266524 Implementing Oregon's New Strangulation Law

Monday, October 29, 2012

Maria Sistrom, RN MSN PhD , School of Nursing, University of Alaska, Anchorage, Anchorage, AK
Matthew Jones, MPA PhD , Center for Public Service, Portland State University, Portland, OR
In January, 2012, The United States Department of Justice refined the definition of rape to include both men and incapacitated persons. The definition had not been revised since its creation in 1920. The states, however, have been more assertive in updating statutes for the purpose of increasing safety for women in particular and vulnerable populations in general. For example, several states have differentiated strangulation as a form of intimate partner violence apart from other acts for the particular purpose of protecting women and increasing their safety. Thirteen states, and most recently Oregon--also in January 2012--passed legislation defining strangulation as a felony in contrast to an array of acts of domestic violence chargeable as misdemeanors only. The differentiation takes into account evidence that strangulation, in particular, is associated with longer duration abusive relationships and a progressive form of intimate partner violence more likely to result in homicide. Effective implementation of such laws, however, appears to rely on several elements. Using the interdisciplinary literature, including medical, nursing, criminology, and most important domestic violence and policy advocate groups' work, this paper will attempt to define the elements of successful policy implementation, examine the formative implementation of the Oregon law, and propose a summative evaluation of the Oregon law one year after its passage (January 2013).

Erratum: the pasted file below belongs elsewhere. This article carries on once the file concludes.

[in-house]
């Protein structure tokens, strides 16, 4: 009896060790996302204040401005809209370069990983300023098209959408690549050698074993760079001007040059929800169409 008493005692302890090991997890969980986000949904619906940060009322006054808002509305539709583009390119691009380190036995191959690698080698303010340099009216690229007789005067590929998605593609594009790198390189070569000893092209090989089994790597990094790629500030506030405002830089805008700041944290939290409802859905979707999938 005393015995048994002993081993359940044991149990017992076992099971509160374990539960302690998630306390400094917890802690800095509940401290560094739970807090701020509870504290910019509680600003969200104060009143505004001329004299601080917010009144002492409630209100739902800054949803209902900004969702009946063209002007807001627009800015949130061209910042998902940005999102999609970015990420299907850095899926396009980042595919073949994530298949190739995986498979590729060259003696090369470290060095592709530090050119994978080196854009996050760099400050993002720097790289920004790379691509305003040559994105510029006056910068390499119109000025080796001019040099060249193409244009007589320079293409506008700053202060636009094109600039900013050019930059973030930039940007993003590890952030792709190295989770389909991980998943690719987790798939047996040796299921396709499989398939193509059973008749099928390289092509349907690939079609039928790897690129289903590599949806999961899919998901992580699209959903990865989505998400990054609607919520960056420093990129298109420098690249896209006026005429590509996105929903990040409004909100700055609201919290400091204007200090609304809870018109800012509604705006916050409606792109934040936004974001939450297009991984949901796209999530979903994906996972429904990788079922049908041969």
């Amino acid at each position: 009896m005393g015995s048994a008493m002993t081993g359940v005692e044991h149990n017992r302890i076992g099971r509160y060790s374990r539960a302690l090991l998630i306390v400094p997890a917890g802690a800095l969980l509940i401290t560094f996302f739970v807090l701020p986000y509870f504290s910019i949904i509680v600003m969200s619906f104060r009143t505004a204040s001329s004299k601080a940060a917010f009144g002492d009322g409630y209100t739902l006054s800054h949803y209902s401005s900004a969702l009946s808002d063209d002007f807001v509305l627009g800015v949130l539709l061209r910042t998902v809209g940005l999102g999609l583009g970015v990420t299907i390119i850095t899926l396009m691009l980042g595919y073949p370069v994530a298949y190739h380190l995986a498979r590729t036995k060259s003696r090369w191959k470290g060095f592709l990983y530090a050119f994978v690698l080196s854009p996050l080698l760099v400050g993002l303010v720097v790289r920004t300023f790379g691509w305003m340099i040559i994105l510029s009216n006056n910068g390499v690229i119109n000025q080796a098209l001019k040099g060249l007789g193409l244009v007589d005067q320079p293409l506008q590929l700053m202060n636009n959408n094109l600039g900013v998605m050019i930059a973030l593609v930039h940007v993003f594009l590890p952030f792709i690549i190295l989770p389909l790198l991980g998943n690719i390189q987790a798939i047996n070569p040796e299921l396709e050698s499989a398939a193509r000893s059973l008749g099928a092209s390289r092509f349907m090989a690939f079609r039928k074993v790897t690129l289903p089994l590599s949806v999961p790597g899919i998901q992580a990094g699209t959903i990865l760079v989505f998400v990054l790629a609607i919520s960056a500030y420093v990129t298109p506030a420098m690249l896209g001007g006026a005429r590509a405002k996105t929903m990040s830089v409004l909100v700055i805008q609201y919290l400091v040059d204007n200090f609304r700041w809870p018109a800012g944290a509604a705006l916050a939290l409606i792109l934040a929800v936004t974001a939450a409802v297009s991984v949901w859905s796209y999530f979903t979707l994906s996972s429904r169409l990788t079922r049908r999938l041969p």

Learning Areas:
Public health or related public policy

Learning Objectives:
By the conclusion of this session, participants will 1. articulate the elements of an effective domestic violence prevention statute, and 2. recognize the importance of interdisciplinary collaboration to improve the safety of women.

Keywords: Sexual Assault, Policy/Policy Development

Presenting author's disclosure statement:

Qualified on the content I am responsible for because: I am a sexual assault nurse examiner and have engaged in interdisciplinary research on the topic of violence to women.
Any relevant financial relationships? No

I agree to comply with the American Public Health Association Conflict of Interest and Commercial Support Guidelines, and to disclose to the participants any off-label or experimental uses of a commercial product or service discussed in my presentation.